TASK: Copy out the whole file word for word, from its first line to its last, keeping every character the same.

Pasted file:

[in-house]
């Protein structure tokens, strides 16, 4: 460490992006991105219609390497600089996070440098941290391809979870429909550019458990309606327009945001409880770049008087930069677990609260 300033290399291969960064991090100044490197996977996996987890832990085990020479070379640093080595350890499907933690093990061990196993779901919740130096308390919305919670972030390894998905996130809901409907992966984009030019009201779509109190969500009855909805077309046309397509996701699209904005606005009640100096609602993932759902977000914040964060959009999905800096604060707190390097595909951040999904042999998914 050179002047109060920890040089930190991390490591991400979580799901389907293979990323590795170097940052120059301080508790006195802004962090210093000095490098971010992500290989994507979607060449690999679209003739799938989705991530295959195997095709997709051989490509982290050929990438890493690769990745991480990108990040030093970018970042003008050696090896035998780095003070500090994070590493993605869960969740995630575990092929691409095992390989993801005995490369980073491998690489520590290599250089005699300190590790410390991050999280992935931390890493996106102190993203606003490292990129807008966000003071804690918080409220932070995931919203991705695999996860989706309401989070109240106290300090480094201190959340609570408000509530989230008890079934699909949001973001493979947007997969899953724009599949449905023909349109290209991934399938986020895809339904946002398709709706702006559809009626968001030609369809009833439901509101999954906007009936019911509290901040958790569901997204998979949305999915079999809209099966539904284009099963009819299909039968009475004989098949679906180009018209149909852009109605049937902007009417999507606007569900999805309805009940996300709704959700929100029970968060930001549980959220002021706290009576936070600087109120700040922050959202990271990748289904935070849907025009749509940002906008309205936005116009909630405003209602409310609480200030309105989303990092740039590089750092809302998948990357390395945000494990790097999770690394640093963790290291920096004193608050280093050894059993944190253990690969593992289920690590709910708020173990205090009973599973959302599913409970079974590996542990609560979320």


[in-house]
């Protein structure tokens, strides 16, 4: 460490992006991105219609390497600089996070440098941290391809979870429909550019458990309606327009945001409880770049008087930069677990609260 300033290399291969960064991090100044490197996977996996987890832990085990020479070379640093080595350890499907933690093990061990196993779901919740130096308390919305919670972030390894998905996130809901409907992966984009030019009201779509109190969500009855909805077309046309397509996701699209904005606005009640100096609602993932759902977000914040964060959009999905800096604060707190390097595909951040999904042999998914 050179002047109060920890040089930190991390490591991400979580799901389907293979990323590795170097940052120059301080508790006195802004962090210093000095490098971010992500290989994507979607060449690999679209003739799938989705991530295959195997095709997709051989490509982290050929990438890493690769990745991480990108990040030093970018970042003008050696090896035998780095003070500090994070590493993605869960969740995630575990092929691409095992390989993801005995490369980073491998690489520590290599250089005699300190590790410390991050999280992935931390890493996106102190993203606003490292990129807008966000003071804690918080409220932070995931919203991705695999996860989706309401989070109240106290300090480094201190959340609570408000509530989230008890079934699909949001973001493979947007997969899953724009599949449905023909349109290209991934399938986020895809339904946002398709709706702006559809009626968001030609369809009833439901509101999954906007009936019911509290901040958790569901997204998979949305999915079999809209099966539904284009099963009819299909039968009475004989098949679906180009018209149909852009109605049937902007009417999507606007569900999805309805009940996300709704959700929100029970968060930001549980959220002021706290009576936070600087109120700040922050959202990271990748289904935070849907025009749509940002906008309205936005116009909630405003209602409310609480200030309105989303990092740039590089750092809302998948990357390395945000494990790097999770690394640093963790290291920096004193608050280093050894059993944190253990690969593992289920690590709910708020173990205090009973599973959302599913409970079974590996542990609560979320």